17 May 2014
How doctors are failing to spot the brain injury that could be behind 30,000 cases of 'chronic fatigue'
Thousands of British patients suffering from chronic pain and fatigue could be misdiagnosed with psychological problems when they unknowingly have a type of brain damage.
- Patients misdiagnosed with CFS when they have brain damage
- Post-traumatic hypopituitarism (PTHP) is often cause by head injury
- Symptoms include depression, obesity, fatigue and chronic pain
Those people who complain of the symptoms are not given a series of blood tests that can pinpoint the problem, meaning the true cause is not spotted. Patients are then condemned to years of misery and ineffective therapies.
The major cause of the damage is head injury, which can be relatively mild. However, viruses, tumours and even animal bites can be a trigger.
The National Institute for Health and Care Excellence was considering including the condition – called post-traumatic hypopituitarism (PTHP) – in its most recent guidance to doctors on how to treat head injury.
It would have meant patients who turned up at A&E departments or GP surgeries with head injuries would be warned that the symptoms of PTHP – which also include depression, obesity, high blood pressure, loss of libido and even infertility – could take years to emerge.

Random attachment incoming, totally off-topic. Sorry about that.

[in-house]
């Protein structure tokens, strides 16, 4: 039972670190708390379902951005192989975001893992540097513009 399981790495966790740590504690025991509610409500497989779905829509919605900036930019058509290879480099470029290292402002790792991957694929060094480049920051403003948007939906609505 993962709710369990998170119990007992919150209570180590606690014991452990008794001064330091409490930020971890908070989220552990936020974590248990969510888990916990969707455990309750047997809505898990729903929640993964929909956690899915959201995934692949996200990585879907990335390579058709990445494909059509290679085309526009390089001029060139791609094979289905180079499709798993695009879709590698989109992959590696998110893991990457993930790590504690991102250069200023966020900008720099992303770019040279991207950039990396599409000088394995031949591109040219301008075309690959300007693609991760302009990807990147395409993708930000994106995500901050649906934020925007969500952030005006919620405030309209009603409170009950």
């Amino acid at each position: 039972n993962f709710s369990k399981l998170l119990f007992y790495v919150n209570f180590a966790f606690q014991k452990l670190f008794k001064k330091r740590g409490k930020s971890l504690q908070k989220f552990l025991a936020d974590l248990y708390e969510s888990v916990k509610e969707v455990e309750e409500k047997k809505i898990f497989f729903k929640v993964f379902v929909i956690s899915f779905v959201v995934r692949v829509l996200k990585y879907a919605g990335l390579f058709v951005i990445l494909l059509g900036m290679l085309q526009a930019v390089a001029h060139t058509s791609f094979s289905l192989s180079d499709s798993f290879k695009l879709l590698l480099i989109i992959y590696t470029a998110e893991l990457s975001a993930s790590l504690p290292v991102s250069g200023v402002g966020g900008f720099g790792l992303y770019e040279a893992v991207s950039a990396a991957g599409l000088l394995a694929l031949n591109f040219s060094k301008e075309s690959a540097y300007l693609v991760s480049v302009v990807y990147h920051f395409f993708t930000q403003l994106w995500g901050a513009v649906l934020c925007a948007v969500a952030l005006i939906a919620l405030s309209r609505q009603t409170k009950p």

However, when the new recommendations were published in the spring, there was no mention of the problem. The decision has been condemned as ‘nonsensical’ by an expert who treats PTHP.
Currently, patients who present with tiredness and chronic pain are often told they have chronic fatigue syndrome (CFS), or fibromyalgia, once other physical causes have been ruled out. They are offered psychotherapy, exercise and antidepressants. However, these are currently found to be ineffective in up to 70 per cent of CFS cases.
Numerous studies have shown that between 20 and 30 per cent of the 135,000 patients who suffer a serious head injury also experience damage to the pituitary gland, which is situated below the brain, behind the nasal cavity.
The gland produces vital hormones that govern many bodily functions, including growth and repair, the sleep-wake cycle and how we react to stress. If the pea-sized organ is damaged, it may stop producing one or more of the essential hormones, triggering the wide-ranging symptoms of hypopituitarism.
Studies suggest there could be between 18,000 and 30,000 cases in the UK each year.
Treatment involves lifelong hormone replacement therapy, which is said to be highly effective but costs up to £6,000 a year.
Professor Christopher Thompson, one of Britain’s foremost experts on PTHP, says: ‘The overwhelming evidence from research studies carried out independently in a wide range of places, including the USA, Europe and Turkey, is that hypopituitarism occurs in up to 30 per cent of people who have survived moderate or severe traumatic brain injury. There is no debate.
‘However, the failure to make the right diagnosis after such injury means patients miss out on essential treatment. That it’s not included in the NICE guidelines [for treatment of head injury] is nonsensical.’
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